‘Low-value care’ is a clearly defined phenomenon where the benefits of medical interventions are outweighed by the costs. It is measured locally and internationally for particular treatments by academic groups like the Choosing Wisely initiative. Low-value care occurs throughout the health system, regardless of the setting or the funder and the onus is on policy-makers and providers to understand the evidence and weed it out, not engage in ineffective finger-pointing.
At no point is any economic benefit from either the healthcare gains in the private sector, or the gains from reducing pressure on the public sector acknowledged or discussed. Private health provides close to two-thirds of all the non-emergency surgery and the majority of inpatient mental health care in Australia. This increases the economic benefit for those who can’t afford PHI and must rely on the public sector.
From an economic perspective the $6 billion private health insurance rebate is an efficient way of funding access to hospital care, compared with simply providing the money to state governments.
Successive governments have supported private health and the rebate, because the economics stack up, and there is overwhelming public support for Australia’s mixed private and public health system. People inside and outside the sector have no desire for Australia to hurtle towards a ‘US-style’ system which is costly, fragmented and inequitable.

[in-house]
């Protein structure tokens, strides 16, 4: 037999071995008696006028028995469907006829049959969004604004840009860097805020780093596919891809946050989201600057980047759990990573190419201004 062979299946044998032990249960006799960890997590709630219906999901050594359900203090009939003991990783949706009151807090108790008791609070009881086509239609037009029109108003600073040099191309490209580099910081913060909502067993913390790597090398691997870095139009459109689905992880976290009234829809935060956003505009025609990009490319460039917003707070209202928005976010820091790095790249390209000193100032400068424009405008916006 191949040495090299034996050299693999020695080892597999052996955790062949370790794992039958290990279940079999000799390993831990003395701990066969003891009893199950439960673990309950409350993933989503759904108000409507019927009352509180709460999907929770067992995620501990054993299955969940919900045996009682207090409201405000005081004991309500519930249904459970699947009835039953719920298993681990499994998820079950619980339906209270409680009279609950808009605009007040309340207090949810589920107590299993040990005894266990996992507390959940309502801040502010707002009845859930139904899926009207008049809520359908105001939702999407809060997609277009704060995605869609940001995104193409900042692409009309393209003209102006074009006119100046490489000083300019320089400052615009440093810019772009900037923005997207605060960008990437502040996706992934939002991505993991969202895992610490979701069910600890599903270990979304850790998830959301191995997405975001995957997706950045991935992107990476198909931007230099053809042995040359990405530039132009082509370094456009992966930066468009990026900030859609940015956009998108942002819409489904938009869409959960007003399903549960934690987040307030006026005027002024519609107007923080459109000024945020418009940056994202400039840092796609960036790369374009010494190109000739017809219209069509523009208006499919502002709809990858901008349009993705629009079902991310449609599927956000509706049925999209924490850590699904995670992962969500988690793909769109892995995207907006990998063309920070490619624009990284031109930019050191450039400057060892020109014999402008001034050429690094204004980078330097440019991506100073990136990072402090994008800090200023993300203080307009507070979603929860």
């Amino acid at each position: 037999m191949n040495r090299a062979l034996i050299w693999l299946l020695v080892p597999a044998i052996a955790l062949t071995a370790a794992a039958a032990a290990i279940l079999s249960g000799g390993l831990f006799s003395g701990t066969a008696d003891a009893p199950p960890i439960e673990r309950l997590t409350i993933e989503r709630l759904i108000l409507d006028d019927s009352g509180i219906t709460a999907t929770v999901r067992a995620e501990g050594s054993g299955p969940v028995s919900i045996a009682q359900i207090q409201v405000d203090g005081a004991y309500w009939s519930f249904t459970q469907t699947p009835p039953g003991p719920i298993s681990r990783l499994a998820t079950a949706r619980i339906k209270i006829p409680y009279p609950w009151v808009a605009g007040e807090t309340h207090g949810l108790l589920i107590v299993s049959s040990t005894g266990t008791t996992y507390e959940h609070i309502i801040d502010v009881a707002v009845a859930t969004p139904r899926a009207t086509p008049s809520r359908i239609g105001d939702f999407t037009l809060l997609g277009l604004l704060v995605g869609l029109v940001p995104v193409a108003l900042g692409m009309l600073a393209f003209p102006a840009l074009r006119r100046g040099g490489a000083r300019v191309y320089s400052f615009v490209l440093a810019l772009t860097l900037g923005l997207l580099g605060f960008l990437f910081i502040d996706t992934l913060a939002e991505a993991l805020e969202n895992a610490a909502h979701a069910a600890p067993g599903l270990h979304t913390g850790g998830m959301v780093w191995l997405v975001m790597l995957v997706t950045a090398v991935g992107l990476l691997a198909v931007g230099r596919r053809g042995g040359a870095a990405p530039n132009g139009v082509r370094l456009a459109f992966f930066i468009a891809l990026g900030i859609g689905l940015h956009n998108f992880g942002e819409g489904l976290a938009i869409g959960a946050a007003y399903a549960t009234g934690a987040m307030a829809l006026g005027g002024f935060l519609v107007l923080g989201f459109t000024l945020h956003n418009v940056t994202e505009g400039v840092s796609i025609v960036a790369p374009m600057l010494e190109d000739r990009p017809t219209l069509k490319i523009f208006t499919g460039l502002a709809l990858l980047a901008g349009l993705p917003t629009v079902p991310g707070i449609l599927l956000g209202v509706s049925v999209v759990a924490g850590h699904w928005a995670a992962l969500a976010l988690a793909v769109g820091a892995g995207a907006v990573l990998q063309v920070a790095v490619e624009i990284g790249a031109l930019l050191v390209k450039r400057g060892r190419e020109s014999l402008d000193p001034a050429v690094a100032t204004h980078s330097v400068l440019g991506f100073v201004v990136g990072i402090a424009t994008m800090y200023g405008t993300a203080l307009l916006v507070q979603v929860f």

Furthermore, there is no appetite for an ‘NHS-style’ health system with poor consumer choice, long wait times, a demoralised health workforce and well-documented quality and safety issues.
Many people with PHI are retired and place a high value on PHI due to age or disability. They are already making sacrifices to afford the premium, despite the rebate. The specific age-related aspects of the rebate make this affordable for them. Kicking these people to the waiting list or impoverishing them by radically increasing their contributions is just cruel.
The Australian health system is one of the best in the world in terms of clinical outcomes, and to date, the Medicare system has been a fantastic asset and a trusted brand. It does, however, need a pragmatic policy approach to keep it up-to-date and sustainable.
We are not living in the 1970s any more. People have stopped smoking, are starting their families later, are living until their nineties or even longer, and cancer is becoming a mostly chronic disease. In the 1970s there were 10 working people supporting every one dependent on the health and welfare system. Today there are five, and by 2040 there will be three. It is clearly time to move on from the futile and simplistic theoretical ideologies that characterised the health policy debate in a bygone era.
As the baby-boom population enters the age of peak health interventions, with high expectations of the frequency, affordability and sophistication of services, now is not the time to be pouring scorn on private health in the absence of sound logic.